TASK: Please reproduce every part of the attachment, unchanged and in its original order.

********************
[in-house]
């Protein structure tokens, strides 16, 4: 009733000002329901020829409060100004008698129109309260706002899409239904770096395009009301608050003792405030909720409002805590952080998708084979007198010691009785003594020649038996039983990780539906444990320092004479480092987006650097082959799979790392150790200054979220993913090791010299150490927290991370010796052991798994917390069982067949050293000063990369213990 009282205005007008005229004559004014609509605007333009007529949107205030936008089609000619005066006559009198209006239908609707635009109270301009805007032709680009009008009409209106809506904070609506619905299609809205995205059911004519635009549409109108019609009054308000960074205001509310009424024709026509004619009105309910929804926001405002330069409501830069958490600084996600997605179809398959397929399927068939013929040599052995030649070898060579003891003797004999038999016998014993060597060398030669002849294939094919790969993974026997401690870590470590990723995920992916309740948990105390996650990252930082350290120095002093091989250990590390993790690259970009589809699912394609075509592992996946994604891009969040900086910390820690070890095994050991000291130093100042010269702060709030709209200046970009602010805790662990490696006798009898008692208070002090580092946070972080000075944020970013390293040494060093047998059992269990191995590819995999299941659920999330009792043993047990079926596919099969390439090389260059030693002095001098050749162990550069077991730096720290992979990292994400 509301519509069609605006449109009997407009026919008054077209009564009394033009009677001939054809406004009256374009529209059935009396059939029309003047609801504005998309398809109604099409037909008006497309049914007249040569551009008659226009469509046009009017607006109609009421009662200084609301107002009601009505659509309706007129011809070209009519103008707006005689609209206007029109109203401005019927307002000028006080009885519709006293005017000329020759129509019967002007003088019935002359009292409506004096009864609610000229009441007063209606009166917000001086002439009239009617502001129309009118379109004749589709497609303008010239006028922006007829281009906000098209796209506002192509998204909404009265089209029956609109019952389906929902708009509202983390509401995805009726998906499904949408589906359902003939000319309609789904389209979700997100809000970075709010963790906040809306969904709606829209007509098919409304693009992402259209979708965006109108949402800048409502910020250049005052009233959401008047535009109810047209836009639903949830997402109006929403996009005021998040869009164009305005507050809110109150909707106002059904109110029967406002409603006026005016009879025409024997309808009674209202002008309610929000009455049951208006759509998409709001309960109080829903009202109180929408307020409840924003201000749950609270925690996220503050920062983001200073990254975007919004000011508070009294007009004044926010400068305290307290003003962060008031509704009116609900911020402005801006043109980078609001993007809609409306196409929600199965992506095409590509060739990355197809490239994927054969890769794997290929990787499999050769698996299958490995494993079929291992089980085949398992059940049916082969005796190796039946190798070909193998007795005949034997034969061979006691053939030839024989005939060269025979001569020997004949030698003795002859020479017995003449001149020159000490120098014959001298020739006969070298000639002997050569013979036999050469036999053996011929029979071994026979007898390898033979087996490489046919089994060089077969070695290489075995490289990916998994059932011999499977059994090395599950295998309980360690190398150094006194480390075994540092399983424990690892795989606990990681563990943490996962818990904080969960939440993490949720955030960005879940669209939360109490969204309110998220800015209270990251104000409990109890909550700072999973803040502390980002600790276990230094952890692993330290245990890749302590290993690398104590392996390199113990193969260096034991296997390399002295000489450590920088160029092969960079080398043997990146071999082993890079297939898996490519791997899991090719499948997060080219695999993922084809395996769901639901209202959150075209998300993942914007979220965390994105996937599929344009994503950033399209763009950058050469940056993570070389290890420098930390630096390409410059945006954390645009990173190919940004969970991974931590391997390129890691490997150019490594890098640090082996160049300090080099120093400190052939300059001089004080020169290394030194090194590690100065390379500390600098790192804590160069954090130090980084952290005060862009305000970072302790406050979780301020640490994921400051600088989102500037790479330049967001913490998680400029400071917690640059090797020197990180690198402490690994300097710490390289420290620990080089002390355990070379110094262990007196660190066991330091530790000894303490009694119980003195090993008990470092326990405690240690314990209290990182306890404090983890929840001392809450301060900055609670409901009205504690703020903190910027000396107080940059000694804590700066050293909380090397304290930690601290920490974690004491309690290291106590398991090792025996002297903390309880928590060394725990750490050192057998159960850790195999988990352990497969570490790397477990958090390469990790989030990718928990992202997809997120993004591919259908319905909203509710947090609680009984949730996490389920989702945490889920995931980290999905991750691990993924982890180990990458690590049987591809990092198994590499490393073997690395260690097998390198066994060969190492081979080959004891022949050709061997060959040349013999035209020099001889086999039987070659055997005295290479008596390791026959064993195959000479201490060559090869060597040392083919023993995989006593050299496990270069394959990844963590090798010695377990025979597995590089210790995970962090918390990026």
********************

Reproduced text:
[in-house]
């Protein structure tokens, strides 16, 4: 009733000002329901020829409060100004008698129109309260706002899409239904770096395009009301608050003792405030909720409002805590952080998708084979007198010691009785003594020649038996039983990780539906444990320092004479480092987006650097082959799979790392150790200054979220993913090791010299150490927290991370010796052991798994917390069982067949050293000063990369213990 009282205005007008005229004559004014609509605007333009007529949107205030936008089609000619005066006559009198209006239908609707635009109270301009805007032709680009009008009409209106809506904070609506619905299609809205995205059911004519635009549409109108019609009054308000960074205001509310009424024709026509004619009105309910929804926001405002330069409501830069958490600084996600997605179809398959397929399927068939013929040599052995030649070898060579003891003797004999038999016998014993060597060398030669002849294939094919790969993974026997401690870590470590990723995920992916309740948990105390996650990252930082350290120095002093091989250990590390993790690259970009589809699912394609075509592992996946994604891009969040900086910390820690070890095994050991000291130093100042010269702060709030709209200046970009602010805790662990490696006798009898008692208070002090580092946070972080000075944020970013390293040494060093047998059992269990191995590819995999299941659920999330009792043993047990079926596919099969390439090389260059030693002095001098050749162990550069077991730096720290992979990292994400 509301519509069609605006449109009997407009026919008054077209009564009394033009009677001939054809406004009256374009529209059935009396059939029309003047609801504005998309398809109604099409037909008006497309049914007249040569551009008659226009469509046009009017607006109609009421009662200084609301107002009601009505659509309706007129011809070209009519103008707006005689609209206007029109109203401005019927307002000028006080009885519709006293005017000329020759129509019967002007003088019935002359009292409506004096009864609610000229009441007063209606009166917000001086002439009239009617502001129309009118379109004749589709497609303008010239006028922006007829281009906000098209796209506002192509998204909404009265089209029956609109019952389906929902708009509202983390509401995805009726998906499904949408589906359902003939000319309609789904389209979700997100809000970075709010963790906040809306969904709606829209007509098919409304693009992402259209979708965006109108949402800048409502910020250049005052009233959401008047535009109810047209836009639903949830997402109006929403996009005021998040869009164009305005507050809110109150909707106002059904109110029967406002409603006026005016009879025409024997309808009674209202002008309610929000009455049951208006759509998409709001309960109080829903009202109180929408307020409840924003201000749950609270925690996220503050920062983001200073990254975007919004000011508070009294007009004044926010400068305290307290003003962060008031509704009116609900911020402005801006043109980078609001993007809609409306196409929600199965992506095409590509060739990355197809490239994927054969890769794997290929990787499999050769698996299958490995494993079929291992089980085949398992059940049916082969005796190796039946190798070909193998007795005949034997034969061979006691053939030839024989005939060269025979001569020997004949030698003795002859020479017995003449001149020159000490120098014959001298020739006969070298000639002997050569013979036999050469036999053996011929029979071994026979007898390898033979087996490489046919089994060089077969070695290489075995490289990916998994059932011999499977059994090395599950295998309980360690190398150094006194480390075994540092399983424990690892795989606990990681563990943490996962818990904080969960939440993490949720955030960005879940669209939360109490969204309110998220800015209270990251104000409990109890909550700072999973803040502390980002600790276990230094952890692993330290245990890749302590290993690398104590392996390199113990193969260096034991296997390399002295000489450590920088160029092969960079080398043997990146071999082993890079297939898996490519791997899991090719499948997060080219695999993922084809395996769901639901209202959150075209998300993942914007979220965390994105996937599929344009994503950033399209763009950058050469940056993570070389290890420098930390630096390409410059945006954390645009990173190919940004969970991974931590391997390129890691490997150019490594890098640090082996160049300090080099120093400190052939300059001089004080020169290394030194090194590690100065390379500390600098790192804590160069954090130090980084952290005060862009305000970072302790406050979780301020640490994921400051600088989102500037790479330049967001913490998680400029400071917690640059090797020197990180690198402490690994300097710490390289420290620990080089002390355990070379110094262990007196660190066991330091530790000894303490009694119980003195090993008990470092326990405690240690314990209290990182306890404090983890929840001392809450301060900055609670409901009205504690703020903190910027000396107080940059000694804590700066050293909380090397304290930690601290920490974690004491309690290291106590398991090792025996002297903390309880928590060394725990750490050192057998159960850790195999988990352990497969570490790397477990958090390469990790989030990718928990992202997809997120993004591919259908319905909203509710947090609680009984949730996490389920989702945490889920995931980290999905991750691990993924982890180990990458690590049987591809990092198994590499490393073997690395260690097998390198066994060969190492081979080959004891022949050709061997060959040349013999035209020099001889086999039987070659055997005295290479008596390791026959064993195959000479201490060559090869060597040392083919023993995989006593050299496990270069394959990844963590090798010695377990025979597995590089210790995970962090918390990026």